I don’t mean to suggest that alcohol dependence and addiction can be entirely written up to biology. For one thing, that’s not true, and such a statement is every bit as useless and damaging as psychologically casting oneself as powerless. But it illustrates that we are complex beings who both influence and are influenced by our physiology, environment, beliefs, thoughts, and emotions. Realizing and accepting that is a good start to recovery.
I think you’re working from propaganda. The good information that I’ve been able to find indicates that drug addiction is more related to the phrase “self medication” than anything else. The problem is that they have other problems, and they are drowning their sorrows in whatever inebriant they’re using. You should consider the possibility that they have more control than you think, and that the options they see before them are all terrible (with the drug being the only reward-like outcome).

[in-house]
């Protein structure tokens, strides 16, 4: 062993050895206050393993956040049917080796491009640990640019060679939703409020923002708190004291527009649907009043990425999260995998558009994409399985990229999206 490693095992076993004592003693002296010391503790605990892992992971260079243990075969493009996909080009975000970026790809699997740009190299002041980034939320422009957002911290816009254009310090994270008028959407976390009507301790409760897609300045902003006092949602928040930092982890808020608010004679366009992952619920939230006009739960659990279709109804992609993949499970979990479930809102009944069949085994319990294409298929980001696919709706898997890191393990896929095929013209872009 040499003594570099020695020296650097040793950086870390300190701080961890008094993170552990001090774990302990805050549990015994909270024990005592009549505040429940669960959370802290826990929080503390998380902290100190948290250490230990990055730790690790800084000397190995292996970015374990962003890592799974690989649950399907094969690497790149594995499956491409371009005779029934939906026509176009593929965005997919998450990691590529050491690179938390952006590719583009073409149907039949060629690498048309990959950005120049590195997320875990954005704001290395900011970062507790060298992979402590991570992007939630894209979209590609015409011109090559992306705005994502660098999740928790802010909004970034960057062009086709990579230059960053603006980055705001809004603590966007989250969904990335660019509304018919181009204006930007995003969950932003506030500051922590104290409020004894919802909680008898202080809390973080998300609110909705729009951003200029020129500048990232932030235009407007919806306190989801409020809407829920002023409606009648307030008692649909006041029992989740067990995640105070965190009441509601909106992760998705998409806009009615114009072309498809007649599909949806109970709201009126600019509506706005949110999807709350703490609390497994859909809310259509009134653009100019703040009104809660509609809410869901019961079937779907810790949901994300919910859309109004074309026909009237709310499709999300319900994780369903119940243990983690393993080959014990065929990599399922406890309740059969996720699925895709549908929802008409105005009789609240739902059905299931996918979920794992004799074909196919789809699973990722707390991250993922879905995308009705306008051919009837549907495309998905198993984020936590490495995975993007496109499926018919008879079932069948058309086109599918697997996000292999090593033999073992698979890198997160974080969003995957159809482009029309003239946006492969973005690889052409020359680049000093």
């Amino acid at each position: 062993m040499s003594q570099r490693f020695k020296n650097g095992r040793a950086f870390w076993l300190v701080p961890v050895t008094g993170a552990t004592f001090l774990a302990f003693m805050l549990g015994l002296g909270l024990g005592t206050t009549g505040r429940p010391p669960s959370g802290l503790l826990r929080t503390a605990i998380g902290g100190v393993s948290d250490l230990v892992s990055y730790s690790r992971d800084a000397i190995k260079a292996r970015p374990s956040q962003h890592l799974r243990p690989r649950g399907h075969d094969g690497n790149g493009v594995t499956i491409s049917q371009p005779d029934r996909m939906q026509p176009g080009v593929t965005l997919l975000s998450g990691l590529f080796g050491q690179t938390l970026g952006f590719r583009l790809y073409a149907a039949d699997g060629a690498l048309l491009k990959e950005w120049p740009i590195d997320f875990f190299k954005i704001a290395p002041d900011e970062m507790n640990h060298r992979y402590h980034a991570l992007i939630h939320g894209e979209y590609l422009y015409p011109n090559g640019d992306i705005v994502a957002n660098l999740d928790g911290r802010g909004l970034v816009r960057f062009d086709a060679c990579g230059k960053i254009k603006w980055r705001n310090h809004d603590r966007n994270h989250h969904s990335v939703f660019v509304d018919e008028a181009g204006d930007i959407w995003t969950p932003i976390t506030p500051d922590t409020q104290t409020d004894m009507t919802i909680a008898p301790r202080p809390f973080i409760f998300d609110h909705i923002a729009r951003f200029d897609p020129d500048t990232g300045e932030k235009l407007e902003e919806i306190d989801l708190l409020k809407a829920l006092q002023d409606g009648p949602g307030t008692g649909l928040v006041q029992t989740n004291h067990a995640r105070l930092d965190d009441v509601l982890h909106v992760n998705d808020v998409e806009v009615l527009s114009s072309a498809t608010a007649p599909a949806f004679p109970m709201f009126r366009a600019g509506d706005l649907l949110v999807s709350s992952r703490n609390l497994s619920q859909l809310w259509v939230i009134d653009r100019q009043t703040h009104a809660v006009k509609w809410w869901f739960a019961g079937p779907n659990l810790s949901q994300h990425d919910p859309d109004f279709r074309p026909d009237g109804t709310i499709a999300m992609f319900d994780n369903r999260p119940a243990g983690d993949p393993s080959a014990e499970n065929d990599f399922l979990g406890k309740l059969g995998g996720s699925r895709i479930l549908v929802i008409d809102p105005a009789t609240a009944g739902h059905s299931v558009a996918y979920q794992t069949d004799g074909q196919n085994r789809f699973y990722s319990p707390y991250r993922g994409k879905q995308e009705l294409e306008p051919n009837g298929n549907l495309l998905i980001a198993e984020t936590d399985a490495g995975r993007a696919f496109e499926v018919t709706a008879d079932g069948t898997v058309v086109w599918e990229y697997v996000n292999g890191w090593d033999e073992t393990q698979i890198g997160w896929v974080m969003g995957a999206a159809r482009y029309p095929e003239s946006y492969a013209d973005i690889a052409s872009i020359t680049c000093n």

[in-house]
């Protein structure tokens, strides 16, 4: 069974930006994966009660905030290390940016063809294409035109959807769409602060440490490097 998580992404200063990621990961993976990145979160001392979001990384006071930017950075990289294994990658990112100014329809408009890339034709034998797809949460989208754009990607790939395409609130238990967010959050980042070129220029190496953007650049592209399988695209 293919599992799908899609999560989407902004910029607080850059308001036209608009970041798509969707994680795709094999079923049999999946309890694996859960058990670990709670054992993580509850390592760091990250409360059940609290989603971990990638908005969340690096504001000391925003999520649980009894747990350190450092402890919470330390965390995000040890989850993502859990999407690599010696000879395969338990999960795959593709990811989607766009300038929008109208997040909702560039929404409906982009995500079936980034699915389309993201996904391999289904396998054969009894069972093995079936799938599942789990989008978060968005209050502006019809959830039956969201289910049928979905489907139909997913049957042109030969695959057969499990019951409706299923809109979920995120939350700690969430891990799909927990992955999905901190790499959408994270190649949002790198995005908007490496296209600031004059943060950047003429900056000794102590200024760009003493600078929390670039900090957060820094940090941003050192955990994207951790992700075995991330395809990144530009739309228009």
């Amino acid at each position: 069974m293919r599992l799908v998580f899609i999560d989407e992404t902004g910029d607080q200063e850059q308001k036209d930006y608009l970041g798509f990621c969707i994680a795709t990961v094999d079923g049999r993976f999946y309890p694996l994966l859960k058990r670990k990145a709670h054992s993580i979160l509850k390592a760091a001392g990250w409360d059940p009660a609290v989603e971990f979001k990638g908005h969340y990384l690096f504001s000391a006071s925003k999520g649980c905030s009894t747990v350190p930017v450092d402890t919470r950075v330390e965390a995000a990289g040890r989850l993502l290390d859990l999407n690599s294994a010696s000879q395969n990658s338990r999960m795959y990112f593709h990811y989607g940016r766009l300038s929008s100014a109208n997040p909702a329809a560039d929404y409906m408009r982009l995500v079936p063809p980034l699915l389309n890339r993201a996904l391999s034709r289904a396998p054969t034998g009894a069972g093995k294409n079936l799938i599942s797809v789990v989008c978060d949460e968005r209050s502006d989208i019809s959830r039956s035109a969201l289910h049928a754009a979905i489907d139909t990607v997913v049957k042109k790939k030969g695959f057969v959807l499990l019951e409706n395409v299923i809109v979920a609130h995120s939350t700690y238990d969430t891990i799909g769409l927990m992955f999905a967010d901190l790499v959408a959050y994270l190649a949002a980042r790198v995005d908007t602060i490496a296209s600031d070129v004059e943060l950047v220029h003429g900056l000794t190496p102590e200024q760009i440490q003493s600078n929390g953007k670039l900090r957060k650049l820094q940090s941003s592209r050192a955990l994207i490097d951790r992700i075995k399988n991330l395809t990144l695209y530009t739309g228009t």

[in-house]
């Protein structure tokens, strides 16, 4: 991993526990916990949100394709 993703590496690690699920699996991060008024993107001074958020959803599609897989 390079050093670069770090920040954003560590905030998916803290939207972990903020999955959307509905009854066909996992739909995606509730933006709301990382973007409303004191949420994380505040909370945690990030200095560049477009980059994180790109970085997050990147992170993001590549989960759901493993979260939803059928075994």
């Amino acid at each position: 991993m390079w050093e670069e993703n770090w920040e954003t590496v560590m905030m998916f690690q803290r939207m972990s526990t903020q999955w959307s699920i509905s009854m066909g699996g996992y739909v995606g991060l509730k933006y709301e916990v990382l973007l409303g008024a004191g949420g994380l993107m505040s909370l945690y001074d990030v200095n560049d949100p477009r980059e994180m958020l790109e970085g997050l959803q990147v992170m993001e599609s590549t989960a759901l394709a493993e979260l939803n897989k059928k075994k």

And again, that doesn’t address that 75-85% of users who are not addicts could benefit from this.
I believe that the substance he’s trying to invent is already in existence. It’s called “pot”.
If only it had an easily available antagonist. I’d be more tempted to use it if so.
If they are self medicating, then the answer would be anti-depressants, anti-psychotics or other appropriate psychiatric drugs. Giving them a synthetic form of alcohol with a high, and then an antidote shutting it off, offers no better solution to the underlying issues.